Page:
His militant tendency Hugo had from his father, who, at the time of Victor’s conception – an alfresco event, held 3000 feet up in the Vosges mountains – was a major in the Napoleonic Army. Soon, he had gone up to being General Hugo, and was showing considerable brutality in occupied Spain, before establishing himself as a hero in his son’s eyes by his futile defence of Thionville after the defeat on the ‘morne plaine’ of Waterloo. The General gave his sons little time and not enough money; they had no reason to love him. Victor, however, could forgive his father everything for having been so close and so loyal to the great Napoleon, his own devotion to whom never weakened. Napoleon was the giant against whom later on he delighted in measuring the pygmy stature of such triflers as his nephew, Napoleon III; and Hugo contrived to see an armed expedition such as that into Spain as the forerunner of his own more peaceable mission as a moral improver: ‘That army,’ he declared, ‘carried the Encyclopedia in its knapsack.’ His heredity, then, and his nostalgic Emperor-worship, had a lot to do with the fact that when there was shooting, Hugo liked to get out and experience it from close to, as he did in July 1830 and again, much more dangerously, during the insurgency of June 1848, when, as an unarmed Parliamentarian, he led assaults on behalf of the Government against street barricades manned by the very People that he should have been supporting. This, says Graham Robb, was ‘the central event’ of Hugo’s life, the guilt attaching to his participation leading on to the increasingly populist views of his later years and to the writing of what is far and away his noblest piece of literature, Les Misérables.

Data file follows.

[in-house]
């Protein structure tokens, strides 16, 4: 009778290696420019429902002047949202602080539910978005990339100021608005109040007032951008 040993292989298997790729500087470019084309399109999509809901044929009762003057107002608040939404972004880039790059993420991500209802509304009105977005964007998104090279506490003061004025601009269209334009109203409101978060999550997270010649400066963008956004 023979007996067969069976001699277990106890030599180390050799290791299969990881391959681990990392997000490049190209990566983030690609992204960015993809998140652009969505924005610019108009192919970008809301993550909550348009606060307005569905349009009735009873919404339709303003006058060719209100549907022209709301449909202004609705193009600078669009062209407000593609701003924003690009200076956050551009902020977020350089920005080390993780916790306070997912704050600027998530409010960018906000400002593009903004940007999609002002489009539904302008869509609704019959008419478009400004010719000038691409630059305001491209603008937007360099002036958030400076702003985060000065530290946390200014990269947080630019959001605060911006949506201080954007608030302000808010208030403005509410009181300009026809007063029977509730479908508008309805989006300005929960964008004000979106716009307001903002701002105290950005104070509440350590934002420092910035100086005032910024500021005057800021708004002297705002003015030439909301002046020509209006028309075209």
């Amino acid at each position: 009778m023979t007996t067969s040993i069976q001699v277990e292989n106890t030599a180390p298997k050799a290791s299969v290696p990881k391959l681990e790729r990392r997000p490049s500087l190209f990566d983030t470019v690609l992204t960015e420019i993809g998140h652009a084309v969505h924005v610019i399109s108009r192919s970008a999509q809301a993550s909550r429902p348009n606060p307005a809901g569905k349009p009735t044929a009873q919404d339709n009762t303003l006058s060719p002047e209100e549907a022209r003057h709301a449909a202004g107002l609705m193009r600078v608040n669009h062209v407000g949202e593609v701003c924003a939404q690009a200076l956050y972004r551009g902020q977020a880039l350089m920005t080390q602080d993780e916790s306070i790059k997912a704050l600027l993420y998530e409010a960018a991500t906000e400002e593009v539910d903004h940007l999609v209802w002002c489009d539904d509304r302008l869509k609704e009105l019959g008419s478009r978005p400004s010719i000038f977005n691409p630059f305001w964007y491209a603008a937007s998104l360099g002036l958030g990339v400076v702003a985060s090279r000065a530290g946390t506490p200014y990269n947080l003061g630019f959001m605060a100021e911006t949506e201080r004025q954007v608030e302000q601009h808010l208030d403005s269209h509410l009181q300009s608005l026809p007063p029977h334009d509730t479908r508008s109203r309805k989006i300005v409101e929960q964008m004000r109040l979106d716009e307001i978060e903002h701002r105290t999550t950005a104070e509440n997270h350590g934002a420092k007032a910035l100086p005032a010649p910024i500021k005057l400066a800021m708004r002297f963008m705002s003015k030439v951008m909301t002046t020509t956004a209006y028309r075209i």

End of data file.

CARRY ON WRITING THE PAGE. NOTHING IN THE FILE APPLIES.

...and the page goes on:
In 1830, the skirmishing over, Hugo went back indoors for five months, to write his first best-seller, Notre-Dame de Paris, which is much inferior in its catchpenny sensationalism to Les Misérables yet much more than the rather daft ‘fantasmagoria’ (Kipling’s word for it) that it seems. Even as it Romanticises the 15th century, Notre-Dame has interesting things to say about the early 19th, for in it the novelist is on the turn politically as well as aesthetically, away from the authoritarianism of his ultra years and towards the liberalism that was to become more and more aggressive the older he got, and as one reactionary regime followed another. Hugo hated the perfidious English calling his novel The Hunchback of Notre-Dame, and perfidious it was, for who would expect ideological significance to be hiding behind a title like that, or be able to see that the sexy but heretical busker, Esmeralda, and the fantastically deformed Quasimodo are principles, not people, whose posthumous association, when their two skeletons are discovered locked in a bony embrace, represents for Hugo the promise of a harmonious future when all antitheses will be resolved. The cathedral itself counts for most in the story because it is just such a beautiful resolution, of the antithesis between a Romanesque style seen as appropriate to a dogmatic, hierarchical ordering of society and the Gothic style that succeeds it and is appropriate to an age of social ferment and spiritual aspiration.